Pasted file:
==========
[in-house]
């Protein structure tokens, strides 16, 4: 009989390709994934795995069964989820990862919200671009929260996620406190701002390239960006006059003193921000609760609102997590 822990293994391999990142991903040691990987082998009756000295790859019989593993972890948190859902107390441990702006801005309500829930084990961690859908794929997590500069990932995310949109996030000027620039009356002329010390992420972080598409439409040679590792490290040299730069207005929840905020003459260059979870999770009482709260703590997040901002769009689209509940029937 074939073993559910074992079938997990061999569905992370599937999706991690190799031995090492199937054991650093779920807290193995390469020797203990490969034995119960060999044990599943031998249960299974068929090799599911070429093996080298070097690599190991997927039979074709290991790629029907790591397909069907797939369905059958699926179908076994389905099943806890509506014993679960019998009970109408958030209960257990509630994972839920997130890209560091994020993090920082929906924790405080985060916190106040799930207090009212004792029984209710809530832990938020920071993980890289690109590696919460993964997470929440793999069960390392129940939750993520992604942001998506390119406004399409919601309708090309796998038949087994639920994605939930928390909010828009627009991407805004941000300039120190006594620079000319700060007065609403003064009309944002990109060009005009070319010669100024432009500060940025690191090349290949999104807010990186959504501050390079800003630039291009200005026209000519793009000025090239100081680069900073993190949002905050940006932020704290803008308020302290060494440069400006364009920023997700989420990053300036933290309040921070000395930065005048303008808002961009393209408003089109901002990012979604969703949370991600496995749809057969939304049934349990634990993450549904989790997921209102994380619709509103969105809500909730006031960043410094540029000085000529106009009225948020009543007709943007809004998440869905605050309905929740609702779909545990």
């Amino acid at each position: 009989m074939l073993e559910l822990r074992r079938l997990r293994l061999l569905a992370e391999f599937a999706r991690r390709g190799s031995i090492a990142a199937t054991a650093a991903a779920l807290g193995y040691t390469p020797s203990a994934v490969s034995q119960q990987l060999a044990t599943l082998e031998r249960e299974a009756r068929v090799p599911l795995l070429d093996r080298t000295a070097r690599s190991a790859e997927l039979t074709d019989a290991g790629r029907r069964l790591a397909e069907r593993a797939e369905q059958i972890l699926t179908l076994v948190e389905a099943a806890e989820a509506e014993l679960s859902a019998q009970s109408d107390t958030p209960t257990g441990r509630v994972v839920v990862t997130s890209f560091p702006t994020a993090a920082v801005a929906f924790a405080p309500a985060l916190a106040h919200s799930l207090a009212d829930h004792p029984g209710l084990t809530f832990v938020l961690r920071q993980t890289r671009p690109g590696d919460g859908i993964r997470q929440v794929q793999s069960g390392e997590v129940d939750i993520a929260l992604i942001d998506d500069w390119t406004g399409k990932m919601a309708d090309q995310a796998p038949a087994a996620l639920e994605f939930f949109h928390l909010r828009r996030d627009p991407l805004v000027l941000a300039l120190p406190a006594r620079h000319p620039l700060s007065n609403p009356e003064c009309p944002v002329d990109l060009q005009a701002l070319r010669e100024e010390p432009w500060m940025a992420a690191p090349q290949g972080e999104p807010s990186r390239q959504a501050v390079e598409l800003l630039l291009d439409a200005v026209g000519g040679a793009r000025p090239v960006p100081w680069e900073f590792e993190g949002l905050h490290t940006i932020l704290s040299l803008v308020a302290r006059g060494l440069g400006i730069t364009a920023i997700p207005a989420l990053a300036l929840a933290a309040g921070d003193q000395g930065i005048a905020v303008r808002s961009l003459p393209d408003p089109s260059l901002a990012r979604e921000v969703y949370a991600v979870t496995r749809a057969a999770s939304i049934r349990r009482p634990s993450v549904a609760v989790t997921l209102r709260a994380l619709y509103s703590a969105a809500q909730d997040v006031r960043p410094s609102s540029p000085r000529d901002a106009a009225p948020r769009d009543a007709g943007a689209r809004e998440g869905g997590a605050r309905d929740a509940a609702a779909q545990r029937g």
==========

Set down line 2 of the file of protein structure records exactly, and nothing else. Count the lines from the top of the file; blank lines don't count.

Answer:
């Protein structure tokens, strides 16, 4: 009989390709994934795995069964989820990862919200671009929260996620406190701002390239960006006059003193921000609760609102997590 822990293994391999990142991903040691990987082998009756000295790859019989593993972890948190859902107390441990702006801005309500829930084990961690859908794929997590500069990932995310949109996030000027620039009356002329010390992420972080598409439409040679590792490290040299730069207005929840905020003459260059979870999770009482709260703590997040901002769009689209509940029937 074939073993559910074992079938997990061999569905992370599937999706991690190799031995090492199937054991650093779920807290193995390469020797203990490969034995119960060999044990599943031998249960299974068929090799599911070429093996080298070097690599190991997927039979074709290991790629029907790591397909069907797939369905059958699926179908076994389905099943806890509506014993679960019998009970109408958030209960257990509630994972839920997130890209560091994020993090920082929906924790405080985060916190106040799930207090009212004792029984209710809530832990938020920071993980890289690109590696919460993964997470929440793999069960390392129940939750993520992604942001998506390119406004399409919601309708090309796998038949087994639920994605939930928390909010828009627009991407805004941000300039120190006594620079000319700060007065609403003064009309944002990109060009005009070319010669100024432009500060940025690191090349290949999104807010990186959504501050390079800003630039291009200005026209000519793009000025090239100081680069900073993190949002905050940006932020704290803008308020302290060494440069400006364009920023997700989420990053300036933290309040921070000395930065005048303008808002961009393209408003089109901002990012979604969703949370991600496995749809057969939304049934349990634990993450549904989790997921209102994380619709509103969105809500909730006031960043410094540029000085000529106009009225948020009543007709943007809004998440869905605050309905929740609702779909545990």